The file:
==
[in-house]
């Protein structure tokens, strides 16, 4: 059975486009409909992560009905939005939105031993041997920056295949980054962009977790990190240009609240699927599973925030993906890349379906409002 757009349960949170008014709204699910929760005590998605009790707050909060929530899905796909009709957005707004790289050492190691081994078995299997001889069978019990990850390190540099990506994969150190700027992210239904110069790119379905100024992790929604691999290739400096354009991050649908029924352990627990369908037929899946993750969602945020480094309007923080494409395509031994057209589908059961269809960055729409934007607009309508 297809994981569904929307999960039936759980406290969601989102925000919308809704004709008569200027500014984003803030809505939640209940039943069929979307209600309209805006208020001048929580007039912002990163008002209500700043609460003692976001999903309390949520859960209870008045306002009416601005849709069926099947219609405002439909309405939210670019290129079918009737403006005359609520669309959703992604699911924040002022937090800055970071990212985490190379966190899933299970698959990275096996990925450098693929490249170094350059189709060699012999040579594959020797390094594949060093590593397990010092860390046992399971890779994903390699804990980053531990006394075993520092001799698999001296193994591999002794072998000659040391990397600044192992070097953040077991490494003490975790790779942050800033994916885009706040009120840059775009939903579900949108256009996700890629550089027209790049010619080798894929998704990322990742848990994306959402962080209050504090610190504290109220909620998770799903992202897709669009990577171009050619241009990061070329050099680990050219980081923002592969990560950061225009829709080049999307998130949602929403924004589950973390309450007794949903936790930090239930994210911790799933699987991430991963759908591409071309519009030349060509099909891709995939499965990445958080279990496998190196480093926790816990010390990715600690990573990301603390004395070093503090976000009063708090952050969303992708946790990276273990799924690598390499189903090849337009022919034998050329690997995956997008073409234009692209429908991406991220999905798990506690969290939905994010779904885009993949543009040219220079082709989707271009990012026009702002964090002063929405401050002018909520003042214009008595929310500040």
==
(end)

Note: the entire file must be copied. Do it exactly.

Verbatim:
[in-house]
């Protein structure tokens, strides 16, 4: 059975486009409909992560009905939005939105031993041997920056295949980054962009977790990190240009609240699927599973925030993906890349379906409002 757009349960949170008014709204699910929760005590998605009790707050909060929530899905796909009709957005707004790289050492190691081994078995299997001889069978019990990850390190540099990506994969150190700027992210239904110069790119379905100024992790929604691999290739400096354009991050649908029924352990627990369908037929899946993750969602945020480094309007923080494409395509031994057209589908059961269809960055729409934007607009309508 297809994981569904929307999960039936759980406290969601989102925000919308809704004709008569200027500014984003803030809505939640209940039943069929979307209600309209805006208020001048929580007039912002990163008002209500700043609460003692976001999903309390949520859960209870008045306002009416601005849709069926099947219609405002439909309405939210670019290129079918009737403006005359609520669309959703992604699911924040002022937090800055970071990212985490190379966190899933299970698959990275096996990925450098693929490249170094350059189709060699012999040579594959020797390094594949060093590593397990010092860390046992399971890779994903390699804990980053531990006394075993520092001799698999001296193994591999002794072998000659040391990397600044192992070097953040077991490494003490975790790779942050800033994916885009706040009120840059775009939903579900949108256009996700890629550089027209790049010619080798894929998704990322990742848990994306959402962080209050504090610190504290109220909620998770799903992202897709669009990577171009050619241009990061070329050099680990050219980081923002592969990560950061225009829709080049999307998130949602929403924004589950973390309450007794949903936790930090239930994210911790799933699987991430991963759908591409071309519009030349060509099909891709995939499965990445958080279990496998190196480093926790816990010390990715600690990573990301603390004395070093503090976000009063708090952050969303992708946790990276273990799924690598390499189903090849337009022919034998050329690997995956997008073409234009692209429908991406991220999905798990506690969290939905994010779904885009993949543009040219220079082709989707271009990012026009702002964090002063929405401050002018909520003042214009008595929310500040």